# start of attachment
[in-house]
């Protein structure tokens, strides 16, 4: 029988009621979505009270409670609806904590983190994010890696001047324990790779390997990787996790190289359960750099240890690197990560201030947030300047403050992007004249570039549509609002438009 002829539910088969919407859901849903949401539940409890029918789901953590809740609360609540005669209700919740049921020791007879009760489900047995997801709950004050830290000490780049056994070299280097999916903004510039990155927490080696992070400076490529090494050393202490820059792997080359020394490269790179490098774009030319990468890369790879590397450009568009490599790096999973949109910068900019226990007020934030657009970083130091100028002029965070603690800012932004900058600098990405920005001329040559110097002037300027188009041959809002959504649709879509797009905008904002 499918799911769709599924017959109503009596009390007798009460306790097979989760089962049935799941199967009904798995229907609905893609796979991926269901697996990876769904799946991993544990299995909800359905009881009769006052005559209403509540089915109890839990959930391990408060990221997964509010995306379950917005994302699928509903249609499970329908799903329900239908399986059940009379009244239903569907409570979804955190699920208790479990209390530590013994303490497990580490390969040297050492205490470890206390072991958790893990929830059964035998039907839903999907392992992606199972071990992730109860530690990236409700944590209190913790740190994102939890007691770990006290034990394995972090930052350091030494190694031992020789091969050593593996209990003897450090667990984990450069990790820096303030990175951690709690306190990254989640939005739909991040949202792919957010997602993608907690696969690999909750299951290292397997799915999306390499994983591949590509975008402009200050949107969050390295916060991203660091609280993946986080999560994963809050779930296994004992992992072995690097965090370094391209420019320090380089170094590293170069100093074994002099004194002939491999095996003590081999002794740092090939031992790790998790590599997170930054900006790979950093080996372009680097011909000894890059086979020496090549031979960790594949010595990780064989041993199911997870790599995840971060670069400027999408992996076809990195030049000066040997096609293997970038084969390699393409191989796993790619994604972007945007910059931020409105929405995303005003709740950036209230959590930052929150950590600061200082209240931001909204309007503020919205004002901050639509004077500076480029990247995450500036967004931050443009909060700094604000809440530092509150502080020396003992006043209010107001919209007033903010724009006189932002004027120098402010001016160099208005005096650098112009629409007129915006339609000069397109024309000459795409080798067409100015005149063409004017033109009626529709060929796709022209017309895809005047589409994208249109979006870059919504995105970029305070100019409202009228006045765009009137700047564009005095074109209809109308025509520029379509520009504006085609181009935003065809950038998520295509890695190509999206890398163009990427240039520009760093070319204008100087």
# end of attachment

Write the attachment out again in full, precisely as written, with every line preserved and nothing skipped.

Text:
[in-house]
């Protein structure tokens, strides 16, 4: 029988009621979505009270409670609806904590983190994010890696001047324990790779390997990787996790190289359960750099240890690197990560201030947030300047403050992007004249570039549509609002438009 002829539910088969919407859901849903949401539940409890029918789901953590809740609360609540005669209700919740049921020791007879009760489900047995997801709950004050830290000490780049056994070299280097999916903004510039990155927490080696992070400076490529090494050393202490820059792997080359020394490269790179490098774009030319990468890369790879590397450009568009490599790096999973949109910068900019226990007020934030657009970083130091100028002029965070603690800012932004900058600098990405920005001329040559110097002037300027188009041959809002959504649709879509797009905008904002 499918799911769709599924017959109503009596009390007798009460306790097979989760089962049935799941199967009904798995229907609905893609796979991926269901697996990876769904799946991993544990299995909800359905009881009769006052005559209403509540089915109890839990959930391990408060990221997964509010995306379950917005994302699928509903249609499970329908799903329900239908399986059940009379009244239903569907409570979804955190699920208790479990209390530590013994303490497990580490390969040297050492205490470890206390072991958790893990929830059964035998039907839903999907392992992606199972071990992730109860530690990236409700944590209190913790740190994102939890007691770990006290034990394995972090930052350091030494190694031992020789091969050593593996209990003897450090667990984990450069990790820096303030990175951690709690306190990254989640939005739909991040949202792919957010997602993608907690696969690999909750299951290292397997799915999306390499994983591949590509975008402009200050949107969050390295916060991203660091609280993946986080999560994963809050779930296994004992992992072995690097965090370094391209420019320090380089170094590293170069100093074994002099004194002939491999095996003590081999002794740092090939031992790790998790590599997170930054900006790979950093080996372009680097011909000894890059086979020496090549031979960790594949010595990780064989041993199911997870790599995840971060670069400027999408992996076809990195030049000066040997096609293997970038084969390699393409191989796993790619994604972007945007910059931020409105929405995303005003709740950036209230959590930052929150950590600061200082209240931001909204309007503020919205004002901050639509004077500076480029990247995450500036967004931050443009909060700094604000809440530092509150502080020396003992006043209010107001919209007033903010724009006189932002004027120098402010001016160099208005005096650098112009629409007129915006339609000069397109024309000459795409080798067409100015005149063409004017033109009626529709060929796709022209017309895809005047589409994208249109979006870059919504995105970029305070100019409202009228006045765009009137700047564009005095074109209809109308025509520029379509520009504006085609181009935003065809950038998520295509890695190509999206890398163009990427240039520009760093070319204008100087």